The Loss of a Dream

Often we dream and sometimes we dream of the future.

When we dream of the future we tend to have some kind of plan or timeline in mind. For example, maybe we want to be married by a certain age, have children by another, and envision enjoying our grandchildren later on. Perhaps we want to spend our well deserved retirement travelling the world or tending the garden, whatever fantasy of retirement we may have.

Of course we try to achieve this, and yet “progress” can be blocked at any stage. Infertility; the death of a child or loved one; illness; divorce: all of these and more can stop the fantasy from becoming reality.

All of the above are present in my experience as a therapist, and yet the loss of the fantasy of retirement can be one of the most unexpected loses.

For some of us it is the ultimate goal: the reason we have worked so hard throughout our lives. To some extent we may have put aside our day to day enjoyment to focus on preparing a future idyll. Retirement is the pay off; it is for what we have strived for so long to achieve.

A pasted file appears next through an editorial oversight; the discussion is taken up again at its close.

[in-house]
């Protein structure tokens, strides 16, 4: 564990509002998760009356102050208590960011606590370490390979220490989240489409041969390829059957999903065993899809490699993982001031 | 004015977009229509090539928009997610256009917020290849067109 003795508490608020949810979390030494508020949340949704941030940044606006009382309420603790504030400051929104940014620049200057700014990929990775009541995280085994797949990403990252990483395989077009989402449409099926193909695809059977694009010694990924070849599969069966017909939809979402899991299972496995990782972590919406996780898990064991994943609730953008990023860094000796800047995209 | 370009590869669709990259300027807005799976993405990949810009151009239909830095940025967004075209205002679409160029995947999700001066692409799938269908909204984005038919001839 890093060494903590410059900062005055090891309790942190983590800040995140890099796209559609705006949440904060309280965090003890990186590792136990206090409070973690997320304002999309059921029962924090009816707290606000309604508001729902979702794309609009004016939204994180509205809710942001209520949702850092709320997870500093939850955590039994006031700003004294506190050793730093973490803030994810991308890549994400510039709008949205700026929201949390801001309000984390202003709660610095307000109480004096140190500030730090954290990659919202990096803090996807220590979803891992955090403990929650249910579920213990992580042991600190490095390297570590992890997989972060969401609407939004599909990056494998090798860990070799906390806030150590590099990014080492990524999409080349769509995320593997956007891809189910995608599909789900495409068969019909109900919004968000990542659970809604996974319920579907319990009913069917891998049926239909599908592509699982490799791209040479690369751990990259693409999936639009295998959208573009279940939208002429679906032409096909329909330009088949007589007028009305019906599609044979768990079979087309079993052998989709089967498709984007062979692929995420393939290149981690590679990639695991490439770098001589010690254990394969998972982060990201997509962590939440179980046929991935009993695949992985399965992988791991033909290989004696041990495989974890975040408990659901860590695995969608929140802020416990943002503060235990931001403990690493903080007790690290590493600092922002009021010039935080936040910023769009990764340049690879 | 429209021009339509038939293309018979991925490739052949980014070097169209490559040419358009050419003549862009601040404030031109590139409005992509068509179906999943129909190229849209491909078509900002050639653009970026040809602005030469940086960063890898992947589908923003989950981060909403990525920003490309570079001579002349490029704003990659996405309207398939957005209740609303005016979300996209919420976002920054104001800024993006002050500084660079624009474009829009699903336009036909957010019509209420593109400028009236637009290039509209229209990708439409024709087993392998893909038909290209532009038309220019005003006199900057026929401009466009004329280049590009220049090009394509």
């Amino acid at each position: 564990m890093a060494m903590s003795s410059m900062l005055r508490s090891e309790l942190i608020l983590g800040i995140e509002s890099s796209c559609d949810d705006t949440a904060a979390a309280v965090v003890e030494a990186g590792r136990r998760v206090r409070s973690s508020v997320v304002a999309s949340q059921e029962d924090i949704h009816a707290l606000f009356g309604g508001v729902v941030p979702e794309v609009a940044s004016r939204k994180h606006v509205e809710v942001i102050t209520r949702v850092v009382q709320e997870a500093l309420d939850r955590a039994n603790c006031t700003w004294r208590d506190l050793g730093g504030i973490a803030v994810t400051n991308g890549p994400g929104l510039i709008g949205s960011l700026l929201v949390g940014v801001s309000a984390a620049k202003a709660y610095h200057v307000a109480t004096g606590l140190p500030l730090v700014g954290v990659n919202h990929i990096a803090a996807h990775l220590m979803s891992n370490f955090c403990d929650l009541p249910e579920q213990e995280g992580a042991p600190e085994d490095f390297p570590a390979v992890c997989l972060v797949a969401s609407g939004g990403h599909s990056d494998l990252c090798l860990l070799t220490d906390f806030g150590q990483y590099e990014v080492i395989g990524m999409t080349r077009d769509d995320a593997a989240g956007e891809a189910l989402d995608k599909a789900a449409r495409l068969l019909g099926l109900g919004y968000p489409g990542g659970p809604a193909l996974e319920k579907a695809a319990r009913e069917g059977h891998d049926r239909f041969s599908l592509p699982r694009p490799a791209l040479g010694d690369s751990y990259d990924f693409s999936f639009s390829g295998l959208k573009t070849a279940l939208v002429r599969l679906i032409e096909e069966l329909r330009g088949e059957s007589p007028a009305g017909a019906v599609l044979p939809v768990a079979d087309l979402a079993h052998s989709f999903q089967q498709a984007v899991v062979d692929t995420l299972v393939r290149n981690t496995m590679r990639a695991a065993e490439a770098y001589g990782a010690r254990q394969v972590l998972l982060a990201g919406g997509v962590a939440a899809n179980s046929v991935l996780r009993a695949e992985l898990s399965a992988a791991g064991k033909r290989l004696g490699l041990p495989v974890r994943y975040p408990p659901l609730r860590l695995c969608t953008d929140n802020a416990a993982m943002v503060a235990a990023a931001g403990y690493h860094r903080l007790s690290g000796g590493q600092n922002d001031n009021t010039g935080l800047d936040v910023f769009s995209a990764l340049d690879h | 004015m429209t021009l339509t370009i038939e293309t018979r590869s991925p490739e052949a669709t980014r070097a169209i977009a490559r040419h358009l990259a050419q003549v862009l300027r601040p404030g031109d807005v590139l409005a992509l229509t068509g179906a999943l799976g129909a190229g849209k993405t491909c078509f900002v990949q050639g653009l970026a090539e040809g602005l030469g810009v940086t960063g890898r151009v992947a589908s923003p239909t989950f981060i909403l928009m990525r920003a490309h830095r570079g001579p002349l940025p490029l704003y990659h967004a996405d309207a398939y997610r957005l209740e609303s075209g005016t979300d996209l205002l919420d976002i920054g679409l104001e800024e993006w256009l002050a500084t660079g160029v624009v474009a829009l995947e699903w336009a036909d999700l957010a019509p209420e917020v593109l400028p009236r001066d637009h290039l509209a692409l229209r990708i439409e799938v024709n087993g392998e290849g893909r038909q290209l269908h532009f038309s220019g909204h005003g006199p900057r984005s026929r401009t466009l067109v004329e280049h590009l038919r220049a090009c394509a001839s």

And yet at this time of life very little is certain. Our own health may be deteriorating, and so may the health of our loved ones. Suddenly the dream may seem to fall apart.

Perhaps there is a diagnosis: early onset dementia; cancer; diabetes; organ failure; loss of sight or hearing, and with that it may feel as if out retirement dream has been stolen. 

Working with a professional counsellor we can explore the sense of grief which comes from the loss of that dream. Often the feeling can be confusing, hidden as it may be within our feelings about the diagnosis itself. Perhaps we feel irritation and anger at our diagnosis. Maybe it’s our partners diagnosis and we feel anger at them, followed by a sense of guilt; they didn’t intend to become ill after all.

In therapy we can own these feelings, exploring them without fear of judgment or criticism. It may be true that the reality of our situation cannot be changed, and yet maybe our emotions and our reactions to that reality can be understood in a more helpful way.

Author: Steve Hughes

I am an integrative counsellor and a registered member of the British Association of Counselling and Psychotherapy. I work both privately and in local charity.

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